GRANT: It was always going to happen, it just happened to be at the right time. I was right to choose [producer] Biggi [Veira] because he’s great at sound design. I’d bring in sketches of songs and he would find the right sounds: bigger, bolder, more adult sounds. I also want to produce, but it’s important to recognize one’s limitations and say this is something you want to be good at, but for the time being you’re not quite where you’d like to be, so let’s bring on somebody who knows everything. I would really like to work with somebody like James Murphy. Those albums he makes are just beautiful.

BROWN: On “Sensitive New Age Guy,” your voice is like James Murphy’s, and the cowbell in the background… Was that intentional?

GRANT: Oh yeah. That was a shout-out to him, but also the music I listened to when I was younger: Ministry, Skinny Puppy, poppy stuff like Scritti Politti and Strawberry Switchblade and Siouxsie and the Banshees and the Cocteau Twins. I just can’t get enough of that shit, even to this day, but I love James Murphy’s voice. He was one of the guys that inspired me to try that. I always saw myself as someone who can only do this or only do that. Sure, one has their strengths and weaknesses, but you can pretty much do anything you want as long as you realize that.

BROWN: It seems like you and he have had similar trajectories in life. I saw a talk with him in which he said he was in therapy twice a week for 10 years because he needed to get out of his own way.

GRANT: That almost makes me want to tear up a little bit. That’s the thing, getting the fuck out of your own way. I need to meet that guy. There are certain things I listen to of his, and it makes me a little bit angry, because I think, “This has already been done, so what the fuck am I supposed to do now?” I feel that way about certain things Goldfrapp has done, and Björk. There’s so much talent out there. I’ve been listening to the new Kim Gordon record. I can’t tell you how exciting it is to be in Iceland in my comfy little apartment with the wind and the snow raging outside and listening to that new Body/Head record.

BROWN: When you’re talking about all of these records and how they provide solace for you—going back to what you said about having a teacher—your record is almost like a self-expression sommelier.

GRANT: That seems to be the case. When I talk to people after shows, they talk to me; especially the number of straight men that talk to me, in a way that communicates to me that they feel a connection with me that has nothing to do with sexuality. I do believe there seems to be some truth to what you’re saying, and that’s pretty magical.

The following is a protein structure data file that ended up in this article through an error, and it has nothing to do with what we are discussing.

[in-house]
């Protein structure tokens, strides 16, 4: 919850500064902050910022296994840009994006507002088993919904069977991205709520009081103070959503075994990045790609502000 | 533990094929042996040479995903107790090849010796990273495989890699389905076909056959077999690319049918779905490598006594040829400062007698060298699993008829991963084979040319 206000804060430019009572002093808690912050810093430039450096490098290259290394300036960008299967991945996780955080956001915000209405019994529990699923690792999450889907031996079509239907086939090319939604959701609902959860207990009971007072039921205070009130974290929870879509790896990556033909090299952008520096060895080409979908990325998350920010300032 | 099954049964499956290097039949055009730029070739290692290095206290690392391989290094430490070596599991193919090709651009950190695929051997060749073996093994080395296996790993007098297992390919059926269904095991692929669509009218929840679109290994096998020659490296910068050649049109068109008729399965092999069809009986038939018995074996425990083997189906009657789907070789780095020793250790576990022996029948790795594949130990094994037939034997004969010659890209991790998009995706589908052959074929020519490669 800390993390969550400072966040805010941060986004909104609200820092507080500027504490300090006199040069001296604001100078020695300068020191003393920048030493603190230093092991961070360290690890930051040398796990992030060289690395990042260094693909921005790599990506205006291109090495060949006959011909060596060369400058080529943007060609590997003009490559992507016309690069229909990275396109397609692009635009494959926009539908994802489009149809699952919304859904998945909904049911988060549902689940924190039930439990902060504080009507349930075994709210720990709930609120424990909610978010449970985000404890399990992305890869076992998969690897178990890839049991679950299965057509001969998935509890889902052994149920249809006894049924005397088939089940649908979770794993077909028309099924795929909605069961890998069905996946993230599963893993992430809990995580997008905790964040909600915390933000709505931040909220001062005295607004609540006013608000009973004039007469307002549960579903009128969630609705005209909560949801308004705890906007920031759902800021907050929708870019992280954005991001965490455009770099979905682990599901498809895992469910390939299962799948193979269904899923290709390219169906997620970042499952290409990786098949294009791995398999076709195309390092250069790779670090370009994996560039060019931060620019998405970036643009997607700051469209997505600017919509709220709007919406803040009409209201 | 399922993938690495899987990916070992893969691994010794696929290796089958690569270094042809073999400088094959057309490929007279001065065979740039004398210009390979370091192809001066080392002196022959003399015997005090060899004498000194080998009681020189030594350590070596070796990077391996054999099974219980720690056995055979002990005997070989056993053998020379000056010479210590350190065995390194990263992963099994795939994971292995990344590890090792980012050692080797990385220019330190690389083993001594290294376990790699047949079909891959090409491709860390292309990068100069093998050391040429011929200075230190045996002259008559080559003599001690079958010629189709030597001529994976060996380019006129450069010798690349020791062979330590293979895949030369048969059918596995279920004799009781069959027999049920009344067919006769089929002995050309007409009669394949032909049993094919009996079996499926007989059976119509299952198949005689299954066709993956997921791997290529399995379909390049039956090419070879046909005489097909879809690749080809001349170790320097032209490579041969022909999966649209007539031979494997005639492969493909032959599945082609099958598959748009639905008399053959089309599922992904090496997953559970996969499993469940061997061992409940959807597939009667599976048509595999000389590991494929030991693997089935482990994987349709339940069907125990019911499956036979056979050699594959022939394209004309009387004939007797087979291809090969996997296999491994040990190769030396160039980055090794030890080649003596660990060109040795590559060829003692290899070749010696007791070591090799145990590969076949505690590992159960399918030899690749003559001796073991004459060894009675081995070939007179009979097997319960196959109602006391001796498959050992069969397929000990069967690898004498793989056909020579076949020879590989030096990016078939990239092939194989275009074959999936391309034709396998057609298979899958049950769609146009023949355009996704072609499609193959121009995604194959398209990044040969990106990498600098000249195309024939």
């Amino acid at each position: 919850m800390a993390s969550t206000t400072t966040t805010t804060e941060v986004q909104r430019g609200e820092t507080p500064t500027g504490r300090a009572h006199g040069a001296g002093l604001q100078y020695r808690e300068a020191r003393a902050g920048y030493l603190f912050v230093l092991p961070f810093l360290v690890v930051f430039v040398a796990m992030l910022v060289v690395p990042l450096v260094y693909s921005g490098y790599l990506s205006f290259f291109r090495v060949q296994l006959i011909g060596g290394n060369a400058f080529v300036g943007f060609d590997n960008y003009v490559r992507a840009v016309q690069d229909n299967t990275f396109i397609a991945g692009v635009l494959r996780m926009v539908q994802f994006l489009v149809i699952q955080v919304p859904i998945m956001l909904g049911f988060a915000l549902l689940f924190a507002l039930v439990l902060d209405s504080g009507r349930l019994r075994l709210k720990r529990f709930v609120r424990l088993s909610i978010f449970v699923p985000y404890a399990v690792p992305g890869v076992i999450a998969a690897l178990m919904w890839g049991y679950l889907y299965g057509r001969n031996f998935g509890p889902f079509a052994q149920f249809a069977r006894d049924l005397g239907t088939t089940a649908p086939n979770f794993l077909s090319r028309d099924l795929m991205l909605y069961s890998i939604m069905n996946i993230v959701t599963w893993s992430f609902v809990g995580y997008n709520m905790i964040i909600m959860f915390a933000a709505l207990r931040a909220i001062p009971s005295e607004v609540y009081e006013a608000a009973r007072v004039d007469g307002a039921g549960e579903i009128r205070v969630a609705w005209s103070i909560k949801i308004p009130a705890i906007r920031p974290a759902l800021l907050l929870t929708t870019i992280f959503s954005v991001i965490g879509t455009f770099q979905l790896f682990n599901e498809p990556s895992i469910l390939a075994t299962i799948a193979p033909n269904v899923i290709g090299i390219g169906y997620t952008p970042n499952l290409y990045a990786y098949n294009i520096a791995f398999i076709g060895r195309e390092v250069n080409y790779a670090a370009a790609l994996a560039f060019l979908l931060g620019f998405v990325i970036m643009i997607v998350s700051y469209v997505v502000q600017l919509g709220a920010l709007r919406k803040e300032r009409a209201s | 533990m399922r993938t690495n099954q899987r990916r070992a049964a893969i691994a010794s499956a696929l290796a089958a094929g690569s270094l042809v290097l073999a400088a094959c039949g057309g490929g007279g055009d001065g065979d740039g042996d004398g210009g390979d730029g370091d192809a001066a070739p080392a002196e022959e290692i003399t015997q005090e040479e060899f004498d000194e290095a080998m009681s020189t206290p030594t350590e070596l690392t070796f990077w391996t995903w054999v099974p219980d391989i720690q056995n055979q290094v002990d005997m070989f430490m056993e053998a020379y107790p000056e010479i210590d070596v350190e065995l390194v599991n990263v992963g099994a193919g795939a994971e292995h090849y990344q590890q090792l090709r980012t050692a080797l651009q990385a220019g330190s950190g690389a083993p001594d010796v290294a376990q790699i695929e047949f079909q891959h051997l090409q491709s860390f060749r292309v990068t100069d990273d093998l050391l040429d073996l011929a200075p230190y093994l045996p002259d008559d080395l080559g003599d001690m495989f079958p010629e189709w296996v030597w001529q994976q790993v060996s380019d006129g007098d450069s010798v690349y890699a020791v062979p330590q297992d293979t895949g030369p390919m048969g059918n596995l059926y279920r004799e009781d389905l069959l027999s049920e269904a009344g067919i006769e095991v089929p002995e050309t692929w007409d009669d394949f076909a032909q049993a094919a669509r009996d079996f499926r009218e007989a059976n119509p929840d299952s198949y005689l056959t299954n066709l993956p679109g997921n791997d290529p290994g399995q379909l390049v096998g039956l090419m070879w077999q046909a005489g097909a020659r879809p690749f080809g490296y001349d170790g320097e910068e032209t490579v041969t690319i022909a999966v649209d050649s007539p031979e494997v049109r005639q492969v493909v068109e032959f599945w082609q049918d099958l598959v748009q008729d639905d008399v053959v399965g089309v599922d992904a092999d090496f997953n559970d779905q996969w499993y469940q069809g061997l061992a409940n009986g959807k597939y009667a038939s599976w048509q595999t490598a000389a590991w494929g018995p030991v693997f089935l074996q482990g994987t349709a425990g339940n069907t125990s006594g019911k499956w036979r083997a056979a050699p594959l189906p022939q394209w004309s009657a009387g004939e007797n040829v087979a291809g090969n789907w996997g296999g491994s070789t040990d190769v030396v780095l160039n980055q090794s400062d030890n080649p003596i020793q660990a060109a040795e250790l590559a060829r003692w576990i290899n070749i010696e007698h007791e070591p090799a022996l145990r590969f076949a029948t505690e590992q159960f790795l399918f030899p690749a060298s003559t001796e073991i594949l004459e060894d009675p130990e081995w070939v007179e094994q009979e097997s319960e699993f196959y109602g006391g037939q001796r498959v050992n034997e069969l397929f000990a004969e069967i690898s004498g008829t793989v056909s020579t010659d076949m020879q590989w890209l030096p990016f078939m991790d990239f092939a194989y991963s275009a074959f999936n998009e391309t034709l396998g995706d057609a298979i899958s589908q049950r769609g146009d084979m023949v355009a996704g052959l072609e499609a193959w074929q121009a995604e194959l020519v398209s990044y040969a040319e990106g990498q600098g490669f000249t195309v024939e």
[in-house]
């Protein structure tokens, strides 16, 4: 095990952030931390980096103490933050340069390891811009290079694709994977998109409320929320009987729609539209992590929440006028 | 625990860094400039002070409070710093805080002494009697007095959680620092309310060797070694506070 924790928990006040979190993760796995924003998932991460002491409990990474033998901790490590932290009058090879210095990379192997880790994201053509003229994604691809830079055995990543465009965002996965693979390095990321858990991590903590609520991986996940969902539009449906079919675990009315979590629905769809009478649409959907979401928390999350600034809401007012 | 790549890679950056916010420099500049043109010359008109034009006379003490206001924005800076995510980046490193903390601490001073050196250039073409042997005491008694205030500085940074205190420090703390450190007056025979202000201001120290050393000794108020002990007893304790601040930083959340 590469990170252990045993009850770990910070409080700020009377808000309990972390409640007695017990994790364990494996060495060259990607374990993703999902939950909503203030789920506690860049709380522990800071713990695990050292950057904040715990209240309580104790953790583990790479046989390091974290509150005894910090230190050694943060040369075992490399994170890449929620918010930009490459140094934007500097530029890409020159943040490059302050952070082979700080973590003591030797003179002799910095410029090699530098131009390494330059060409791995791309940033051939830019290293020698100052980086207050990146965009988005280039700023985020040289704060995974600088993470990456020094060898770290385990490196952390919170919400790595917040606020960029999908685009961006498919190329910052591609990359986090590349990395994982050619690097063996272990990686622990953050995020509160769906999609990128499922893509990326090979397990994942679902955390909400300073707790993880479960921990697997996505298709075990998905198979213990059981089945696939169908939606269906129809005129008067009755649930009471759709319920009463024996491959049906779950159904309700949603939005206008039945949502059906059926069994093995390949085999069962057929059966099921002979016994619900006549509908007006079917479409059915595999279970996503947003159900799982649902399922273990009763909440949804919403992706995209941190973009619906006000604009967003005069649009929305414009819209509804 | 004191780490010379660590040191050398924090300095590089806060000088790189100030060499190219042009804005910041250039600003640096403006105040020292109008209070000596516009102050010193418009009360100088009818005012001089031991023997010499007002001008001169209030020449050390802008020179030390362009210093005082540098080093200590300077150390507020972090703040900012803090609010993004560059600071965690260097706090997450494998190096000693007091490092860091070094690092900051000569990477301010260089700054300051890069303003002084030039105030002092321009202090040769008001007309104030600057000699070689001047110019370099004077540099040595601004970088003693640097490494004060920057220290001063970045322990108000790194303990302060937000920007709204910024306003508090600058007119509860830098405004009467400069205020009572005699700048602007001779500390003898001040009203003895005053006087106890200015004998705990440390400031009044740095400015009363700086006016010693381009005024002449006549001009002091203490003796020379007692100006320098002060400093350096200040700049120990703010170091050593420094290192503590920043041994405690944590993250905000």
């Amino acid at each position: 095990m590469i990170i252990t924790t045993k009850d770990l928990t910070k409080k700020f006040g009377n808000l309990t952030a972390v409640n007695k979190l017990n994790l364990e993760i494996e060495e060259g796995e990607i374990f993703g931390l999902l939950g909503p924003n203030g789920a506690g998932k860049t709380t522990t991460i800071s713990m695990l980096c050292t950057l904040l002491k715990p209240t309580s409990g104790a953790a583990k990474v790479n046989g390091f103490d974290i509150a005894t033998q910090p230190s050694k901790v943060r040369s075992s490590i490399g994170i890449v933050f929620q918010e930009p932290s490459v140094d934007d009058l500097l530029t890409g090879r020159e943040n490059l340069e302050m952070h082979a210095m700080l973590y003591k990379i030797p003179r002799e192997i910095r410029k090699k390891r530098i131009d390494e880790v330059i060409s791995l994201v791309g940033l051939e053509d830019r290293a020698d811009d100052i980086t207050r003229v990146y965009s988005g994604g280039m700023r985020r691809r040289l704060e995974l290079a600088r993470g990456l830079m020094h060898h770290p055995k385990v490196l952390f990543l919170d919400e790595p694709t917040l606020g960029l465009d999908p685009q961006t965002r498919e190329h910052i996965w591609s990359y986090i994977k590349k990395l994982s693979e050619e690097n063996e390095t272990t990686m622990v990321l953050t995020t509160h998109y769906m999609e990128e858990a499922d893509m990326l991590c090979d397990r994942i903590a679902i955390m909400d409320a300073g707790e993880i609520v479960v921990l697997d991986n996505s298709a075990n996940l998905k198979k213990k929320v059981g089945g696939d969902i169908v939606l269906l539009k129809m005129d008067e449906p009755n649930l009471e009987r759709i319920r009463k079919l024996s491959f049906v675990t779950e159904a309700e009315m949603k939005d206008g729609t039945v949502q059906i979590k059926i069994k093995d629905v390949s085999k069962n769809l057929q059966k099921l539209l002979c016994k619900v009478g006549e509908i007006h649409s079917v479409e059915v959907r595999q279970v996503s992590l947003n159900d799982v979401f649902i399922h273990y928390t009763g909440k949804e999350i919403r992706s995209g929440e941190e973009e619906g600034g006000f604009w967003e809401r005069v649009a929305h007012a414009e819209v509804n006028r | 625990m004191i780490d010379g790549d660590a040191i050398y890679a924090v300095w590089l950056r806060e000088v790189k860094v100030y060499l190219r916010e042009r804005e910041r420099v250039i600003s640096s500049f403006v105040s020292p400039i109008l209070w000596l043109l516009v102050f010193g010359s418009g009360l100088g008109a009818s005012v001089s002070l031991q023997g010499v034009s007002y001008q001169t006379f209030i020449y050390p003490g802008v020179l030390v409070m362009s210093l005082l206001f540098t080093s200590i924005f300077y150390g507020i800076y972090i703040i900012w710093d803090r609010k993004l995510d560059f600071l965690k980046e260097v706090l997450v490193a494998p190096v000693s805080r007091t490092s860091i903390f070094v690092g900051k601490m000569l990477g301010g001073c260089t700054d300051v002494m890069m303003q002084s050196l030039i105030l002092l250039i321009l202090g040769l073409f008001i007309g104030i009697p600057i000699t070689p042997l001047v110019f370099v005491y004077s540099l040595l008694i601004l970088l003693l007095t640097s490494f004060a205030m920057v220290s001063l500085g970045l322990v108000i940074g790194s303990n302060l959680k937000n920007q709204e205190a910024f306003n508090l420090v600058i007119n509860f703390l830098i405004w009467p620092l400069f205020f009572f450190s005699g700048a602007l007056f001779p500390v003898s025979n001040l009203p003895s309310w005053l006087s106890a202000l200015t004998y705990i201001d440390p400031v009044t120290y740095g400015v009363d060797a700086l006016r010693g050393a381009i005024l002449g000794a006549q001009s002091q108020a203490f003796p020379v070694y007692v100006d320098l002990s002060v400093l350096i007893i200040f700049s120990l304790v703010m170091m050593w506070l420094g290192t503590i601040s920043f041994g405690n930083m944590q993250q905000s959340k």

BROWN: When writing lyrics, is it easier to come up with zingers like “You’ve got a black belt in BS” or the more confessional lyrics?

GRANT: It depends on the moment. The snappier lyrics come when I’m feeling really good and up.  A lot of times they come after I’ve just had a meeting with somebody that was uplifting, and you get home, and you’re feeling playful or upbeat or whatever and then they just seem to pop right out. But then when I get into a dark place, I can really churn out those dark lyrics too. I’ve been beaten down by alcohol, and drugs, and a lot of the addictions I’ve dealt with. I’ve been very humbled by that, and I understand that there are a lot of things you cannot control in this world.

BROWN: Circling back to your voice, it sounds the most confident it’s ever been on this record—and you’re experimenting with the vocal manipulation on “Ernest Borgnine” and with the James Murphy thing—so it seems like you’re gaining control over your expression.

GRANT: Yeah, but then you get sick. There are always these little reminders that you’re not calling the shots. There’s nothing you can do when you lose your voice. You can take care of it all you want but shit’s going to happen that you’re not going to foresee, and you just have to sort of go with it. You can sit there for hours going, “What did I do? Is it because I had a Diet Coke last night? Because I didn’t realize the temperature was a little bit lower and I didn’t have my scarf on?” It just happens.

BROWN: When you said you were diagnosed as HIV positive, you said, I could go buck-wild and have a hedonistic rest of my life or I could buckle down and live the hard road ahead of me. I thought it was incredible that you chose the latter. That seems to have taken a remarkable amount of control.

GRANT: That has to do with being honest with yourself. In AA, for example, they say, “Play the tape to the end.” That’s one of the sayings they have that sounds ridiculous, but actually it’s great. You go back to the days when you were coming down off cocaine and suicidal, or all these things that you went through, and you play the tape to the end. Yes, you felt great, and the sex was amazing, and going to the club, and being around all these people, it seemed like a great time. But you play the tape to the end and realize what a miserable time it was.

I realized I don’t want to go back there. I wasn’t a brother to my sister or my brothers, I wasn’t a son to my father, I wasn’t a friend to my friends. I don’t want to be so wrapped up in my own bullshit that I can’t take part in people’s lives. It’s really a no-brainer. It’s much better to be awake and experiencing life than to be completely numb and try to escape all the time and not being able to.